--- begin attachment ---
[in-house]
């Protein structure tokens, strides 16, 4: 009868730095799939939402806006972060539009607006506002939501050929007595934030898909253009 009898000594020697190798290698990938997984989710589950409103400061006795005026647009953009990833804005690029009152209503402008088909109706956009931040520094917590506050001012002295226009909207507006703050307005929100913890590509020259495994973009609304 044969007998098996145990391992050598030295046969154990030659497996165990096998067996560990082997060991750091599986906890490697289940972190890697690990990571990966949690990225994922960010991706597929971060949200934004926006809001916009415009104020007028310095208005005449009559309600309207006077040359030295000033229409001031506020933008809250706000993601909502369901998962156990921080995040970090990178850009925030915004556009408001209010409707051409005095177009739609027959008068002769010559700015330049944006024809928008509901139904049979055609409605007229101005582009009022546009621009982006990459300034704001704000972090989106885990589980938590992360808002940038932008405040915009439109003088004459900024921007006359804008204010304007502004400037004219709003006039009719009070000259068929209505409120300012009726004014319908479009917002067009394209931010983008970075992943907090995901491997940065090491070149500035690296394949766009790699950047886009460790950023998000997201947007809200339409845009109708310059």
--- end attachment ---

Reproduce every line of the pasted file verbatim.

[in-house]
């Protein structure tokens, strides 16, 4: 009868730095799939939402806006972060539009607006506002939501050929007595934030898909253009 009898000594020697190798290698990938997984989710589950409103400061006795005026647009953009990833804005690029009152209503402008088909109706956009931040520094917590506050001012002295226009909207507006703050307005929100913890590509020259495994973009609304 044969007998098996145990391992050598030295046969154990030659497996165990096998067996560990082997060991750091599986906890490697289940972190890697690990990571990966949690990225994922960010991706597929971060949200934004926006809001916009415009104020007028310095208005005449009559309600309207006077040359030295000033229409001031506020933008809250706000993601909502369901998962156990921080995040970090990178850009925030915004556009408001209010409707051409005095177009739609027959008068002769010559700015330049944006024809928008509901139904049979055609409605007229101005582009009022546009621009982006990459300034704001704000972090989106885990589980938590992360808002940038932008405040915009439109003088004459900024921007006359804008204010304007502004400037004219709003006039009719009070000259068929209505409120300012009726004014319908479009917002067009394209931010983008970075992943907090995901491997940065090491070149500035690296394949766009790699950047886009460790950023998000997201947007809200339409845009109708310059």